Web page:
Tree Planting Part 1: Choosing a Tree video, Purdue Extension-Forestry and Natural Resources YouTube Channel

Lindsey Purcell, Urban Forestry Specialist
Department of Forestry and Natural Resources, Purdue University


Brown or black spots with yellowing are signs of anthracnose.

This time of year, many black walnut trees’ leaves may have black spots, turn yellow and begin to drop. This is commonly known as anthracnose, a fungal disease that causes trees to drop their leaves prematurely.

Anthracnose is worsened by wet weather, and some trees are more genetically susceptible to anthracnose than others. It is not fatal but can look like a serious problem. The absence of leaves can slow a tree’s growth and can reduce the nut crop, although by this time of year growth may have slowed or stopped for the season.

Anthracnose generally begins as small circular brown to black areas on the leaflets. Over the season those spots expand and cause leaf drop. There are a few other leaf spot diseases of black walnut, see the references below for descriptions of those diseases.

Although unsightly, there is no need for further action if you are growing timber and have anthracnose in a plantation or woods. It can be an issue if you are growing walnuts for a nut crop, and there are resources and spray products to help manage the fungus in those situations.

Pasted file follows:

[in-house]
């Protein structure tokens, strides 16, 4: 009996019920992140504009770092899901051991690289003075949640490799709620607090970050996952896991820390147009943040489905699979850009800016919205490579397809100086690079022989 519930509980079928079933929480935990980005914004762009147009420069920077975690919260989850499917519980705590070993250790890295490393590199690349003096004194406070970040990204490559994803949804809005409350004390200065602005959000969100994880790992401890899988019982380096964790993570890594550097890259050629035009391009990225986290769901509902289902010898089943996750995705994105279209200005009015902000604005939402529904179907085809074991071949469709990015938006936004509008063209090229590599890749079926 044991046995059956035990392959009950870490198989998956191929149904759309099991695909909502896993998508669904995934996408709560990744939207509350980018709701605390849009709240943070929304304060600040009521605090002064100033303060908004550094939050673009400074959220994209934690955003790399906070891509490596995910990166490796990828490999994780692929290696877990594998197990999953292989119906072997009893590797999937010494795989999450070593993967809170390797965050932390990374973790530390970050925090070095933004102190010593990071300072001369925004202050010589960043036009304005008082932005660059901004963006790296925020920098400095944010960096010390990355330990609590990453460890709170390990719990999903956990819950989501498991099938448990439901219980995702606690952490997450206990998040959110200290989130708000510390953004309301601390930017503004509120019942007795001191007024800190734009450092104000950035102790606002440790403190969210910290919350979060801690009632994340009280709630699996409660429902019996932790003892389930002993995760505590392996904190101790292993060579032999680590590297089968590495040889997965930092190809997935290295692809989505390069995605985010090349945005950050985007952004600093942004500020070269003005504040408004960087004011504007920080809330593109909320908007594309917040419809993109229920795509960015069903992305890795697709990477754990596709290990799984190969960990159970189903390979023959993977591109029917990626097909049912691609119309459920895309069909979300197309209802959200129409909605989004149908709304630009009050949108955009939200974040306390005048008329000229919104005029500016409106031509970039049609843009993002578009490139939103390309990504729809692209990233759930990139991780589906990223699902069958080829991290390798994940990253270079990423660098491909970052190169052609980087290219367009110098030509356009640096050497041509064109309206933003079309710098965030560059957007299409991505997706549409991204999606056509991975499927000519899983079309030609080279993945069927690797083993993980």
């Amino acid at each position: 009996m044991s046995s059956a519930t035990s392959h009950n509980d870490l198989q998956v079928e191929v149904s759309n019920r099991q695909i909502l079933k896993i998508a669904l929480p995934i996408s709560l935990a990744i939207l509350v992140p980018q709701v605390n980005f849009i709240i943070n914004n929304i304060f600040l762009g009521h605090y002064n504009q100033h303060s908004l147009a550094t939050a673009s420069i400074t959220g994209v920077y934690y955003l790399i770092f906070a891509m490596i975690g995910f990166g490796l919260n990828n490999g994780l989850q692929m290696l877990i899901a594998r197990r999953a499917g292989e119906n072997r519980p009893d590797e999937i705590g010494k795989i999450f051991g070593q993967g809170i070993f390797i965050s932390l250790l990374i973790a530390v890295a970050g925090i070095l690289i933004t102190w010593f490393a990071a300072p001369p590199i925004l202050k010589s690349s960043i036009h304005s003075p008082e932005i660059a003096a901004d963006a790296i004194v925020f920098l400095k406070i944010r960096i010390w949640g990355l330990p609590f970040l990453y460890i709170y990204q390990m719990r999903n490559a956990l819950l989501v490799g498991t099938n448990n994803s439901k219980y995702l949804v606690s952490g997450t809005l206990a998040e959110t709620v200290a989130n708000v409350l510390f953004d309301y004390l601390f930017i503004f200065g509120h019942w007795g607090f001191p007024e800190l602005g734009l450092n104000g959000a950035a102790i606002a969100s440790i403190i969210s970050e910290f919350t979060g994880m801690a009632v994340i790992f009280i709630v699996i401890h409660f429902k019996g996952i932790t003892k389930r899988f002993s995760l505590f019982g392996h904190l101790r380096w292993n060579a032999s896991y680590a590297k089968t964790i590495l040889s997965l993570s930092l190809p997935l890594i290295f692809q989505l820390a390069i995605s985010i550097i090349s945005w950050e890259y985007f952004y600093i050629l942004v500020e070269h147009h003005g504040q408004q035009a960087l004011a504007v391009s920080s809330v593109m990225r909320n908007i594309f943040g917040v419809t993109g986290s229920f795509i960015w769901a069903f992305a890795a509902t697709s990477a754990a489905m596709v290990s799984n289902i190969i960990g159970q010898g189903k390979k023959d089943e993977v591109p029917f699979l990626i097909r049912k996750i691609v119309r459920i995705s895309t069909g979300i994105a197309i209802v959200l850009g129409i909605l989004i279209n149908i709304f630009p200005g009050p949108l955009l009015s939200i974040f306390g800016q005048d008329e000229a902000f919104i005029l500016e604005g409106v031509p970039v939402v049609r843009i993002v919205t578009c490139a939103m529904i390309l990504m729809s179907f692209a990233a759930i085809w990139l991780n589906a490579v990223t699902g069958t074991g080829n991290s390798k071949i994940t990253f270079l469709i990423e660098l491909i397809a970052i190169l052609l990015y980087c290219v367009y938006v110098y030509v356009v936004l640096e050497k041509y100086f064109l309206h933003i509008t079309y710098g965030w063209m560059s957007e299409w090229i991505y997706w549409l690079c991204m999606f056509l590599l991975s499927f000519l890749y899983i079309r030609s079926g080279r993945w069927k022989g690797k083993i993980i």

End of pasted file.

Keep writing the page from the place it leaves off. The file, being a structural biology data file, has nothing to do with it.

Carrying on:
If you have individual landscaping trees and want to limit anthracnose spread there are few things you can do:

  • Gather fallen leaves and compost or remove them from the site.
  • Control weeds which could carry the fungus.
  • Plant walnut trees where there is good air circulation.
  • Keep the trees healthy and vigorous by managing soil fertility and thinning competition as needed.

Walnut Anthracnose, Walnut Notes, U.S. Department of Agriculture, Forest Service, North Central Forest Experiment Station
Indiana Walnut Council, Industry Representatives include 45 states and 3 foreign countries
Diseases in Hardwood Tree Plantings, The Education Store, Purdue Extension resource center
Planting Hardwood Seedlings in the Central Hardwood Region, The Education Store
Regenerating Hardwoods in the Central Hardwood Region:  Soils, The Education Store
Fertilizing, Pruning, and Thinning Hardwood Plantations, The Education Store
Weed Competition Control in Hardwood Plantations, The Education Store
Resources and Assistance Available for Planting Hardwood Seedlings, The Education Store

Liz Jackson, Manager Walnut Council / IN Forestry Woodland Owners Association (IFWOA) & Engage Specialist
Purdue University Department of Forestry and Natural Resources

Purdue Extension forester Lenny Farlee tells you where to find and how to identify a species that clings to many of our trees, poison ivy. Protect yourself from the itch by recognizing this species before it is a problem.

If you have any questions regarding trees, forests, wildlife, wood products or other natural resource topics, feel free to contact us by using our Ask an Expert web page.

Poison Ivy, Purdue Landscape Report
Poison Ivy, Purdue Extension
Poison Ivy, The Education Store, Purdue Extension resource center
Investing in Indiana Woodlands, The Education Store, Purdue Extension resource center
Tree Appraisal and the Value of Trees, The Education Store